A research group at Emory University has been awarded a $35.6 million, five-year grant from the National Institutes of Health (NIH) toward developing new strategies for preventing and curing HIV/AIDS, according to Tuesday's news release.
Dr. Rama Amara, one of Emory Center for AIDS Research's principal investigators told The Atlanta Journal-Constitution that the grant has two major goals: to create a preventative vaccine and to develop a functional cure for those already infected with the virus.
"A person infected with HIV can use therapy or drugs — and there are some right now that are really good," he said. "But the major drawback is that the people infected have to be on them for the rest of their life."
Using the grant, investigators aim to develop a cure that can reprogram the immune system so that when individuals are removed from therapy, the virus can still be controlled without any drugs, he said.
The Emory researchers, along with leading HIV investigators around the country, will be working closely with nonhuman primates at Yerkes National Primate Research Center.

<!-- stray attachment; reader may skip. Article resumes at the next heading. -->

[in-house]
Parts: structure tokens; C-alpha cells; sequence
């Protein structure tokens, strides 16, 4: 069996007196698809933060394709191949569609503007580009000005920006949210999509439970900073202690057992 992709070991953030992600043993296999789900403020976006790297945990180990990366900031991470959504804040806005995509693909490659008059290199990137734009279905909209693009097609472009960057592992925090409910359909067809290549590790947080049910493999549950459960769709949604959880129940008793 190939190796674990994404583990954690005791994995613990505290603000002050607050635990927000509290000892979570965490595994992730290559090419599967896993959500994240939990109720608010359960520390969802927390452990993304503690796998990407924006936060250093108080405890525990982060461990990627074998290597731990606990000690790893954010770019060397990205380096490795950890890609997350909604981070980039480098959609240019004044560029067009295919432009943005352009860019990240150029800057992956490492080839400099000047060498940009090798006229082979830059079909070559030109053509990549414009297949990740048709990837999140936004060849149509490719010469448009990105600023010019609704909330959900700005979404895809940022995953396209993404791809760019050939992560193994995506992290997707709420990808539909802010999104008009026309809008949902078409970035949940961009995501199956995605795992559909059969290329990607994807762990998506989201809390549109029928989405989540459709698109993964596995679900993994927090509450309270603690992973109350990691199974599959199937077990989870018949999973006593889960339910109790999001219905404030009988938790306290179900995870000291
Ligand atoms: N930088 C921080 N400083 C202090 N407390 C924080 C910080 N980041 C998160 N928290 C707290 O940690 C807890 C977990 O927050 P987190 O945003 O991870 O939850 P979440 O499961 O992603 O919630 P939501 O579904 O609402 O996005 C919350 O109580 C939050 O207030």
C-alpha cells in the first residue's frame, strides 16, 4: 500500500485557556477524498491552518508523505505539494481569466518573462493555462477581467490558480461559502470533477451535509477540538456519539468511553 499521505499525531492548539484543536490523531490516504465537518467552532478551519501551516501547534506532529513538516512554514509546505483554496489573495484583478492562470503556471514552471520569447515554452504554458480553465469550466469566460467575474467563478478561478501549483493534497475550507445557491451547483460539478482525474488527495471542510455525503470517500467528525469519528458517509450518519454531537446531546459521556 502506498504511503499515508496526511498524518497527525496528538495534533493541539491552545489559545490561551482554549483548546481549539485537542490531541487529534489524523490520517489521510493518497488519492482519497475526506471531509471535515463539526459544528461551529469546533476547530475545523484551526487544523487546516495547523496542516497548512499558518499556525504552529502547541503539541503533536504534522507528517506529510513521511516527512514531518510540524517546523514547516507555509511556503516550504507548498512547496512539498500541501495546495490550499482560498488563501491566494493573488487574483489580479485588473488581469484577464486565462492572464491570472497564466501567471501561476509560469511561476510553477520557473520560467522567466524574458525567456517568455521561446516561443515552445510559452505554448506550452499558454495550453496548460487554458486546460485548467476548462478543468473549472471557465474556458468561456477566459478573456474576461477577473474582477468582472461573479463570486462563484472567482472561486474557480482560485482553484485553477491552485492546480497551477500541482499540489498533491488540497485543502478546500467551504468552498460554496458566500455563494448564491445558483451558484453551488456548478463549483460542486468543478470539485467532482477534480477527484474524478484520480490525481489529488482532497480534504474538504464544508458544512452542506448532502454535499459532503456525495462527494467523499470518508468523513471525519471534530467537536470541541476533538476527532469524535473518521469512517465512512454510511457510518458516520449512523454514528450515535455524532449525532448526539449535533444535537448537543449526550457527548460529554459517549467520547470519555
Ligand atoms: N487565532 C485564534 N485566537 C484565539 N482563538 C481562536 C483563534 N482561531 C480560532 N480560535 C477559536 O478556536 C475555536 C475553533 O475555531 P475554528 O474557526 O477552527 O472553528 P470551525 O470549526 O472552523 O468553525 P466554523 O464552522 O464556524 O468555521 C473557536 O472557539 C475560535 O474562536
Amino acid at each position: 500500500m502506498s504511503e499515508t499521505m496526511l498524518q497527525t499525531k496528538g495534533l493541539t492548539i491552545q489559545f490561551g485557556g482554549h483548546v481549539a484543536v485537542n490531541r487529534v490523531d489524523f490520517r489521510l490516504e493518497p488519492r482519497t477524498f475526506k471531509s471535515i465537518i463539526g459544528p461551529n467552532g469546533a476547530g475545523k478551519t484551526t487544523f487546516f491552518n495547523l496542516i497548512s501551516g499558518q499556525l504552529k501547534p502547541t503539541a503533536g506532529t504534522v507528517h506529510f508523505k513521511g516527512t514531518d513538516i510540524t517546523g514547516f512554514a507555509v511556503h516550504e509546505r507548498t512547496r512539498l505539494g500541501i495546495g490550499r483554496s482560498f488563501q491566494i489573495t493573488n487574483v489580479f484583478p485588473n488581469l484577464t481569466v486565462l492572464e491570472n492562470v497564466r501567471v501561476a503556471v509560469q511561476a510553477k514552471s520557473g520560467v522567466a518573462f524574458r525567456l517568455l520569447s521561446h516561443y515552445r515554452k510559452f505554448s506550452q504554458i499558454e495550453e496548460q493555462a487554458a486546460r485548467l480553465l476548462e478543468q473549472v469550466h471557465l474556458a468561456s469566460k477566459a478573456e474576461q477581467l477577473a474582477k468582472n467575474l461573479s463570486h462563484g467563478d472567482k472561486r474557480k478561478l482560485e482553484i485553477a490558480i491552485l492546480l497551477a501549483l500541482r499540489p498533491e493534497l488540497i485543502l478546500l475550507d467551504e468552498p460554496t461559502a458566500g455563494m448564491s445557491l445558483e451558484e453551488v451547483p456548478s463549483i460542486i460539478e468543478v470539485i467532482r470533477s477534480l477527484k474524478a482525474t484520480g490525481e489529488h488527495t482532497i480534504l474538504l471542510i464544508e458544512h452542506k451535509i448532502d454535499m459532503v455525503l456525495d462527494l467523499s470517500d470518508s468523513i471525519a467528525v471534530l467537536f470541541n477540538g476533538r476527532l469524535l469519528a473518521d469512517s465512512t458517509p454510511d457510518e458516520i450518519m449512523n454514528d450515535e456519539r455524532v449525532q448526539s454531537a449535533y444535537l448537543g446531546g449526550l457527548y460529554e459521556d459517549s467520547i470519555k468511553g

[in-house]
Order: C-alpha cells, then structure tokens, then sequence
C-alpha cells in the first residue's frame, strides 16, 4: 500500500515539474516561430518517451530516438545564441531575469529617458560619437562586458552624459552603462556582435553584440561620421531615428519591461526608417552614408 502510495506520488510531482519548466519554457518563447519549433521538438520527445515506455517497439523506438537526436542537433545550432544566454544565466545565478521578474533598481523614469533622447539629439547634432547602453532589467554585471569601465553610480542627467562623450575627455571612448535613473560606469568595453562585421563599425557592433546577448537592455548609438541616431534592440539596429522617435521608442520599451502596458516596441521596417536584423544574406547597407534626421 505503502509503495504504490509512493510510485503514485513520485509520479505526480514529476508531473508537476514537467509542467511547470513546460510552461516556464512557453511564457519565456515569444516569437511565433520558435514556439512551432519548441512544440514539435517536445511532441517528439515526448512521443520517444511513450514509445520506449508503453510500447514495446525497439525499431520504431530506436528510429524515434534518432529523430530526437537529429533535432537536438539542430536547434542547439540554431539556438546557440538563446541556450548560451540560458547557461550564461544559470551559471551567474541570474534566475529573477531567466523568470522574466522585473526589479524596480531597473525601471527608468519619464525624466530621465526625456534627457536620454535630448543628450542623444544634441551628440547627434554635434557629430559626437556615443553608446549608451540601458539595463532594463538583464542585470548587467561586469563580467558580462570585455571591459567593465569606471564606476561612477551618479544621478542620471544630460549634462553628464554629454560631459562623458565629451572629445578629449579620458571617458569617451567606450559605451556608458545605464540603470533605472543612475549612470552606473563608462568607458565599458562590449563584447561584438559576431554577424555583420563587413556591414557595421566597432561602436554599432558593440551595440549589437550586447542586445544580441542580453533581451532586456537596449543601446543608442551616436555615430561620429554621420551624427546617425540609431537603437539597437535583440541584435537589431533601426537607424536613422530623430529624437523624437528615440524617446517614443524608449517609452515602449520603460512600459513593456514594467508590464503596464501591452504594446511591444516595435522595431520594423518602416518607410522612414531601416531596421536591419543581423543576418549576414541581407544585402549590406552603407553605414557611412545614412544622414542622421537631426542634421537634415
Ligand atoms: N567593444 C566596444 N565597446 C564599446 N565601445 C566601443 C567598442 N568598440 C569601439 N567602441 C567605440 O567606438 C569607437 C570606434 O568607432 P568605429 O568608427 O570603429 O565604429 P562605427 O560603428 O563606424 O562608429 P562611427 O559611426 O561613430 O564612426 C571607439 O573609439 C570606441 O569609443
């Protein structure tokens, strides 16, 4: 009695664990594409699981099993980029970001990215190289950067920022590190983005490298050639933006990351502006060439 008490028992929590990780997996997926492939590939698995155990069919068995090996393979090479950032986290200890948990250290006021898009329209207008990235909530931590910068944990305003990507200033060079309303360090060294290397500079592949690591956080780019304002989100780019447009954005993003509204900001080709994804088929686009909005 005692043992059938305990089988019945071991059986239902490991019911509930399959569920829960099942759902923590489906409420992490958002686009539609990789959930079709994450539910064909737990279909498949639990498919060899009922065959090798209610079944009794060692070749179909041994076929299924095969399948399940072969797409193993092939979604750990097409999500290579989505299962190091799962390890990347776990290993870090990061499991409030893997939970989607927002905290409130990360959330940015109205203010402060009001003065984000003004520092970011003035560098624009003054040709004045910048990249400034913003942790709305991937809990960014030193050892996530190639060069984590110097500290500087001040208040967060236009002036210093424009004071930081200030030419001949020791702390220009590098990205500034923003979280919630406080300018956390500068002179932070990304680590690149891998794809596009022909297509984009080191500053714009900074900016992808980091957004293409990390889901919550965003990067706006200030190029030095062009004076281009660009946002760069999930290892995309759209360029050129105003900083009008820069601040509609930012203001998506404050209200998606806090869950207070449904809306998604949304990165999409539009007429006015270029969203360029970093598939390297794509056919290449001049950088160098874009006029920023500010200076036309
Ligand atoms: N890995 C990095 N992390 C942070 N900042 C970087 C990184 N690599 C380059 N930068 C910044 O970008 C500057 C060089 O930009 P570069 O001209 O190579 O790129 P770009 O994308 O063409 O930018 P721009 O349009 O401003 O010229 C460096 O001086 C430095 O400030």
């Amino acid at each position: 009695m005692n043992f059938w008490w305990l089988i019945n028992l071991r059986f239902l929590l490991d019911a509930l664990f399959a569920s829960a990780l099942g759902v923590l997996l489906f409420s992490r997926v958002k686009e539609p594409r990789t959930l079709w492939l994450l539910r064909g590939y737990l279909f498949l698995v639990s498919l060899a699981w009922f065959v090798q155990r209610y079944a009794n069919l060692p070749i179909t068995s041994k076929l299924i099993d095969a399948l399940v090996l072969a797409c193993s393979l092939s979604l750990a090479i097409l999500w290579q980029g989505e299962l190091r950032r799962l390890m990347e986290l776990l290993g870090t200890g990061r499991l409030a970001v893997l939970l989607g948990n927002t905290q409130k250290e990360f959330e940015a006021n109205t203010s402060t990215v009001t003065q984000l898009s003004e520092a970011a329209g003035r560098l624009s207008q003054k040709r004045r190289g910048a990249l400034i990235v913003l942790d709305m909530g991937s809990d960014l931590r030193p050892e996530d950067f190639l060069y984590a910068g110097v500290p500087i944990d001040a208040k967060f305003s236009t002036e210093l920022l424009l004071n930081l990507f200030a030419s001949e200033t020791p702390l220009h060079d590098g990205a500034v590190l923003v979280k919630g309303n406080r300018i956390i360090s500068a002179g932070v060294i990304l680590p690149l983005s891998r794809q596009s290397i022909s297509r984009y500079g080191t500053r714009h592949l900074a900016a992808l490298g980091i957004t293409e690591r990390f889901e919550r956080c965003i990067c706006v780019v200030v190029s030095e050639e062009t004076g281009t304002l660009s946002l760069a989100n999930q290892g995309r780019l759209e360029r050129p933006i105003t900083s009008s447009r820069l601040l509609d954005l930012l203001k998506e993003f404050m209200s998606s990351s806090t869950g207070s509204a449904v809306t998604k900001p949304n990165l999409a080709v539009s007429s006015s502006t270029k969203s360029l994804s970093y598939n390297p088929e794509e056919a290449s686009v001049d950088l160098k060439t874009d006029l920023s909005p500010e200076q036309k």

"We have shown that vaccines work to some extent, but we don't know for sure exactly how they work," Amara said.
Using the animal model, Amara said, investigators will be able to better understand the mechanisms of the vaccines inside the body.
The partnership between Emory and the NIH brings together scientists with a diverse mix of research backgrounds to combine multiple components of individual studies for a more synergistic approach, Amara said.
"It's a real collaborative effort and Emory plays a big role," he said. "The grant has provided an opportunity to do something really big."